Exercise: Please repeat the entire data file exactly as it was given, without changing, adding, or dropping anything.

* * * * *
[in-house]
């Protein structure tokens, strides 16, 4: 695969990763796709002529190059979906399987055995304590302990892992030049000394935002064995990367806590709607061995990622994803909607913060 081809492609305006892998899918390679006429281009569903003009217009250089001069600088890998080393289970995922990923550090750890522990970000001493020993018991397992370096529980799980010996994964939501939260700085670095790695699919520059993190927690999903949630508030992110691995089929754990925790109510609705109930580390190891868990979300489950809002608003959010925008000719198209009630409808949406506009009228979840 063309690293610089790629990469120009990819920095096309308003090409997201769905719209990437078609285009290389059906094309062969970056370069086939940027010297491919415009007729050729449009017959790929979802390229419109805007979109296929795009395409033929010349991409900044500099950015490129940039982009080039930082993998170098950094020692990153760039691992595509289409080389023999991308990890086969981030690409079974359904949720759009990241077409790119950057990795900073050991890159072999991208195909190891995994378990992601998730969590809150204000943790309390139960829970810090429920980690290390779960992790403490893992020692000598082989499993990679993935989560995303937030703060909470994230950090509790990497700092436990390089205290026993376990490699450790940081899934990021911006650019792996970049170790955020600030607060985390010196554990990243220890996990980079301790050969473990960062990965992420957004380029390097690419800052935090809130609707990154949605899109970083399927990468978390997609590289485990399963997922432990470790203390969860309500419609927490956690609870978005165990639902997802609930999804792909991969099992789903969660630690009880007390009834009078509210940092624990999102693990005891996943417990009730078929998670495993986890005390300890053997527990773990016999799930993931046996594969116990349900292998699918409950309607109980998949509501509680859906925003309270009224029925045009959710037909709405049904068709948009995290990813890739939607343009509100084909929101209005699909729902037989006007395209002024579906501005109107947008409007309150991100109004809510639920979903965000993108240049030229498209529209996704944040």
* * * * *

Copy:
[in-house]
């Protein structure tokens, strides 16, 4: 695969990763796709002529190059979906399987055995304590302990892992030049000394935002064995990367806590709607061995990622994803909607913060 081809492609305006892998899918390679006429281009569903003009217009250089001069600088890998080393289970995922990923550090750890522990970000001493020993018991397992370096529980799980010996994964939501939260700085670095790695699919520059993190927690999903949630508030992110691995089929754990925790109510609705109930580390190891868990979300489950809002608003959010925008000719198209009630409808949406506009009228979840 063309690293610089790629990469120009990819920095096309308003090409997201769905719209990437078609285009290389059906094309062969970056370069086939940027010297491919415009007729050729449009017959790929979802390229419109805007979109296929795009395409033929010349991409900044500099950015490129940039982009080039930082993998170098950094020692990153760039691992595509289409080389023999991308990890086969981030690409079974359904949720759009990241077409790119950057990795900073050991890159072999991208195909190891995994378990992601998730969590809150204000943790309390139960829970810090429920980690290390779960992790403490893992020692000598082989499993990679993935989560995303937030703060909470994230950090509790990497700092436990390089205290026993376990490699450790940081899934990021911006650019792996970049170790955020600030607060985390010196554990990243220890996990980079301790050969473990960062990965992420957004380029390097690419800052935090809130609707990154949605899109970083399927990468978390997609590289485990399963997922432990470790203390969860309500419609927490956690609870978005165990639902997802609930999804792909991969099992789903969660630690009880007390009834009078509210940092624990999102693990005891996943417990009730078929998670495993986890005390300890053997527990773990016999799930993931046996594969116990349900292998699918409950309607109980998949509501509680859906925003309270009224029925045009959710037909709405049904068709948009995290990813890739939607343009509100084909929101209005699909729902037989006007395209002024579906501005109107947008409007309150991100109004809510639920979903965000993108240049030229498209529209996704944040």